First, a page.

Previously we found that combined hyperkalemia, hypoxia, and acidosis depressed the electrical activity of canine epicardium more than that of endocardium or Purkinje fibers. In this study, we determined whether the resistance of endocardium to these components of ischemia was due to electrotonic interactions with Purkinje fibers. The effects of combined hyperkalemia, hypoxia, and acidosis were tested on endocardial cells that were electrically uncoupled from Purkinje cells ('uncoupled' endocardium), due to their location or to prior exposure to elevated [Ca2+]. During control, action potentials in uncoupled endocardium had shorter durations than endocardium coupled to Purkinje ('coupled' endocardium), but had similar amplitudes, upstroke velocities, and resting potentials. During combined hyperkalemia, hypoxia, and acidosis, action potentials in uncoupled endocardium were more depressed than in coupled endocardium and resembled those in depressed epicardium. In addition, the combination of these components of ischemia produced electrical uncoupling at the Purkinje-muscle junction, although each component alone did not. Thus the resistance of endocardial cells to some components of ischemia appears to involve electrotonic interactions with Purkinje cells, which may be prevented by ischemia-induced electrical uncoupling.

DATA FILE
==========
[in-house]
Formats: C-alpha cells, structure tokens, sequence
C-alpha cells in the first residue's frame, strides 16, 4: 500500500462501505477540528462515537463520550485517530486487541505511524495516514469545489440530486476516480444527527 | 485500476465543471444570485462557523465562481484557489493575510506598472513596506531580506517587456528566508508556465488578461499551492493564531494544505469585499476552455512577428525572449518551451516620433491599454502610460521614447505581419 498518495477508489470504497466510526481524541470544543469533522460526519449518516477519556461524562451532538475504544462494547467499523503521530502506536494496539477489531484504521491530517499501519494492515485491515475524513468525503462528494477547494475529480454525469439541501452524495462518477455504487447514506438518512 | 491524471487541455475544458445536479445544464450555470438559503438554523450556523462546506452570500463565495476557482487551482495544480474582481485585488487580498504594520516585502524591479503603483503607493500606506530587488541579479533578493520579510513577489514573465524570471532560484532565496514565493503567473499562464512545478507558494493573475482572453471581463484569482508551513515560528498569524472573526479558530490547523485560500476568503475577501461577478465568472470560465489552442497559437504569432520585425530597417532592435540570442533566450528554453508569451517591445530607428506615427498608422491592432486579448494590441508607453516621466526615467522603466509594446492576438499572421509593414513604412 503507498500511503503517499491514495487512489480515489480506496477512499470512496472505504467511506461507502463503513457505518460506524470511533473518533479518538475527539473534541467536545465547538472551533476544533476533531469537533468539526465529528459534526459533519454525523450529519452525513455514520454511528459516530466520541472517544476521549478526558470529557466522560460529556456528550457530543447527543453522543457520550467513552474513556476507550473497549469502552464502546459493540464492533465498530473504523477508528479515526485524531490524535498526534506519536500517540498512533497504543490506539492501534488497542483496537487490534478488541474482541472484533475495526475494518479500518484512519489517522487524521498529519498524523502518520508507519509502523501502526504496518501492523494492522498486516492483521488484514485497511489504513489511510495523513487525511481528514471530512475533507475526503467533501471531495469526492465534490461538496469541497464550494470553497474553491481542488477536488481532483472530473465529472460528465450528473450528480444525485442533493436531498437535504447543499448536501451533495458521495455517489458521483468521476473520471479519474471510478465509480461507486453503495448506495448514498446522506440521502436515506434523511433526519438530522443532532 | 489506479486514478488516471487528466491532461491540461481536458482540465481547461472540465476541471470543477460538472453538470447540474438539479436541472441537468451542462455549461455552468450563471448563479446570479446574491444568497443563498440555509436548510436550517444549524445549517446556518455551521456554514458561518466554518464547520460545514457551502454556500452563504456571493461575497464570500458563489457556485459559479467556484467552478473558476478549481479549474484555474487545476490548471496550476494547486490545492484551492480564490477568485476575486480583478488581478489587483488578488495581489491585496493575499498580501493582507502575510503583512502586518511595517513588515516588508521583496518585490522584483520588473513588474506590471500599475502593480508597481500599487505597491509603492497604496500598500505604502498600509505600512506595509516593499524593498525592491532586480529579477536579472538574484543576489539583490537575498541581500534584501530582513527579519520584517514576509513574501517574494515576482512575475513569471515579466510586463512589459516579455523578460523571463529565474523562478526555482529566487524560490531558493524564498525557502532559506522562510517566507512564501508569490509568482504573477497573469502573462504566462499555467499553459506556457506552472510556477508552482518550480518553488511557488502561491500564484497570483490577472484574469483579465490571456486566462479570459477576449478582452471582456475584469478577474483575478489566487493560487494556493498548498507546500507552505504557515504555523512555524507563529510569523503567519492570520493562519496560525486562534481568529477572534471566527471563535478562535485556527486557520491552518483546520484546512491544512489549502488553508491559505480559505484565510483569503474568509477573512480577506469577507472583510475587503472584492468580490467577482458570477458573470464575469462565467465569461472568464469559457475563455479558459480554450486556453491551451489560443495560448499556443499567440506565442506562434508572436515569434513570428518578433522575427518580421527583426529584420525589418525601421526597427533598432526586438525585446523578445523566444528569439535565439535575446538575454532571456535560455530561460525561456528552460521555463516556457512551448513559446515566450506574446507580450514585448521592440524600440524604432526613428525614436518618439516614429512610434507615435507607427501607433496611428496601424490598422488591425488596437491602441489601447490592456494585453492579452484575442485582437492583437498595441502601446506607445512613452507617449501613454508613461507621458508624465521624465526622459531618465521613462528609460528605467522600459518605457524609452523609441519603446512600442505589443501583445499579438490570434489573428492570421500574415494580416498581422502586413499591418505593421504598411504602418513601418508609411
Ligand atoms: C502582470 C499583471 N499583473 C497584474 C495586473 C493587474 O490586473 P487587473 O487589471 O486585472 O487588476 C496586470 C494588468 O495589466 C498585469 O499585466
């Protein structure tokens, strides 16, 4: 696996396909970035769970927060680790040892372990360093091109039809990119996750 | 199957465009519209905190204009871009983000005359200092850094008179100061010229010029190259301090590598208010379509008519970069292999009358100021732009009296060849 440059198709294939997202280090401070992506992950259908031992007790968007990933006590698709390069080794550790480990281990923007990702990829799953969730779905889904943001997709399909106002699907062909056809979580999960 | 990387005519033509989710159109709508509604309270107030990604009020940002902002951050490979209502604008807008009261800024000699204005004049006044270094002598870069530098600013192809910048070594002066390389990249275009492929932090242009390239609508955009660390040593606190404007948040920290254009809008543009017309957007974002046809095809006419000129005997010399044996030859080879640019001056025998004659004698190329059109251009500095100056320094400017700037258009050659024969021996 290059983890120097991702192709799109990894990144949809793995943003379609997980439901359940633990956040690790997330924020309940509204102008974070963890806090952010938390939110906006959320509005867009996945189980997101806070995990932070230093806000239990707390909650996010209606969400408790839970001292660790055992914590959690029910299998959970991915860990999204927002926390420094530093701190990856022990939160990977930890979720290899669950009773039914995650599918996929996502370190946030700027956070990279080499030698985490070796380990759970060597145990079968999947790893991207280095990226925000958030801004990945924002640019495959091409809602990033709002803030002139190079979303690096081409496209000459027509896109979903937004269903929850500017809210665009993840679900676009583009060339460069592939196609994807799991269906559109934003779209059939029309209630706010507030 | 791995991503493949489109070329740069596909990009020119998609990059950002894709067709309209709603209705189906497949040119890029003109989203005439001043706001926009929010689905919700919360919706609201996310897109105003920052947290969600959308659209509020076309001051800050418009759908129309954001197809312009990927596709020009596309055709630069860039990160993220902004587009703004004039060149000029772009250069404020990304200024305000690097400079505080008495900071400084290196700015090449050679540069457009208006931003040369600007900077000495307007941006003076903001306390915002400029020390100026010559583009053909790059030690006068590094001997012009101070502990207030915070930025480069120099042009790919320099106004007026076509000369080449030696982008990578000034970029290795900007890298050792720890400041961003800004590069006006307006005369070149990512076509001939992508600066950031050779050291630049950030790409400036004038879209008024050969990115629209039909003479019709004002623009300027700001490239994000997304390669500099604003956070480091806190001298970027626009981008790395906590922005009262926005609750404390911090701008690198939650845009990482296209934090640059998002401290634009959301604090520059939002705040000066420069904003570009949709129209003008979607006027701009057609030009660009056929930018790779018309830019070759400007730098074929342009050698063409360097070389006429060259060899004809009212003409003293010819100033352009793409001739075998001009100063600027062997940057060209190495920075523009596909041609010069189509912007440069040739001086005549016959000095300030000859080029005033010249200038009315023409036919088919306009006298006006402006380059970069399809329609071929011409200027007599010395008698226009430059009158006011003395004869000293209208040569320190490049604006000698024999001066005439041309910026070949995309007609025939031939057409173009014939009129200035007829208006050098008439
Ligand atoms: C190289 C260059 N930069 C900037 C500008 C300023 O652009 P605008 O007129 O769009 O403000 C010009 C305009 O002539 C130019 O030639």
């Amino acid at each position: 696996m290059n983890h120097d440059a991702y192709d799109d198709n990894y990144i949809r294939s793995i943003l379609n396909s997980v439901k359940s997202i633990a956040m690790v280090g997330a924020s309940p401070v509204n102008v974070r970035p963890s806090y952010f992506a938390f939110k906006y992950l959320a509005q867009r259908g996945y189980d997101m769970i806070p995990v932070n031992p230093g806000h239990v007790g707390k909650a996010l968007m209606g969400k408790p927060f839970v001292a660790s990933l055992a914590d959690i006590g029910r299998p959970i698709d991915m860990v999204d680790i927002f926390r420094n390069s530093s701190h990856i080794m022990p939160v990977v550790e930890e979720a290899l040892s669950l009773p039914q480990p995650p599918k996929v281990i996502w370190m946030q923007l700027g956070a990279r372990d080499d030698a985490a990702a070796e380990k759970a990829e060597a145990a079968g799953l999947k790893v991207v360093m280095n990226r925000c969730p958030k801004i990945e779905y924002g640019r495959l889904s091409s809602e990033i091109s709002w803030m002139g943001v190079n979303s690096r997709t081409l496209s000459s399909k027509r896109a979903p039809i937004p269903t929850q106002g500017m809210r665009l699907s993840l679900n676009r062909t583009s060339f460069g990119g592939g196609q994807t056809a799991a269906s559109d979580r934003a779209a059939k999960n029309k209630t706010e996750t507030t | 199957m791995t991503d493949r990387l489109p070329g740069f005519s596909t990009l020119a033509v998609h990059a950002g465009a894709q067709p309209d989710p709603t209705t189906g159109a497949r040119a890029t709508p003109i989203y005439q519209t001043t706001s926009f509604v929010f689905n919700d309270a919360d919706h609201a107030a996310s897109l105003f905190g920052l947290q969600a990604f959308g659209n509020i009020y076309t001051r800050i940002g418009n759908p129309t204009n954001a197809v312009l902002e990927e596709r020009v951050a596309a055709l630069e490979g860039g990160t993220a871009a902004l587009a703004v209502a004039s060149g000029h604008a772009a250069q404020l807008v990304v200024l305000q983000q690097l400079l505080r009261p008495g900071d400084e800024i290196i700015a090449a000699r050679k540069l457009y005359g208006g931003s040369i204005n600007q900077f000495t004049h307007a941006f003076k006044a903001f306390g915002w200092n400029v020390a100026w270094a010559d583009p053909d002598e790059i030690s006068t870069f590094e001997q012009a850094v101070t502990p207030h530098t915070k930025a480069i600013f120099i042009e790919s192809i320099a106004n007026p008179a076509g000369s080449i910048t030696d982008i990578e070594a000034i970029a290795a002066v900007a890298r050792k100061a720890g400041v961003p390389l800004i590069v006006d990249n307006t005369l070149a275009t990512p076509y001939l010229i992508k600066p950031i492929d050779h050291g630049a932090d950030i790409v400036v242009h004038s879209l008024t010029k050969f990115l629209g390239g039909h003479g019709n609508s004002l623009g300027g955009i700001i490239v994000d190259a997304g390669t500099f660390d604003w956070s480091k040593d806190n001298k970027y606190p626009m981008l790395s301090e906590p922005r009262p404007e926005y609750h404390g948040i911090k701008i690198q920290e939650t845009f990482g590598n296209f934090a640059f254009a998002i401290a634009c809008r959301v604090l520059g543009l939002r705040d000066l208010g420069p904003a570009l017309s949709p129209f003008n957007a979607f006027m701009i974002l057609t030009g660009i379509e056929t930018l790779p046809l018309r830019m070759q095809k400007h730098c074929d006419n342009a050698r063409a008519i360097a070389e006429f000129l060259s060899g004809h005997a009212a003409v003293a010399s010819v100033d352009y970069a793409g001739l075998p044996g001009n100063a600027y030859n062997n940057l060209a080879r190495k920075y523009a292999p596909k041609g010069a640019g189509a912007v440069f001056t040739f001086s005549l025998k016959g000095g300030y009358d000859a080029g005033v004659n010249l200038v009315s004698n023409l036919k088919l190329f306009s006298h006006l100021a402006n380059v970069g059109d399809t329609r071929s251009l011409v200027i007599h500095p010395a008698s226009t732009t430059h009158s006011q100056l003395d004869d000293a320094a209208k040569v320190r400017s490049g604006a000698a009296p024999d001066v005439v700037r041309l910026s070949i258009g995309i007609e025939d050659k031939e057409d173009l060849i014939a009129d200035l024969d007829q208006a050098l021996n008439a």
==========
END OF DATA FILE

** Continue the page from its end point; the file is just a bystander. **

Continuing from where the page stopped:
|Journal||American Journal of Physiology - Heart and Circulatory Physiology|
|State||Published - 1984|
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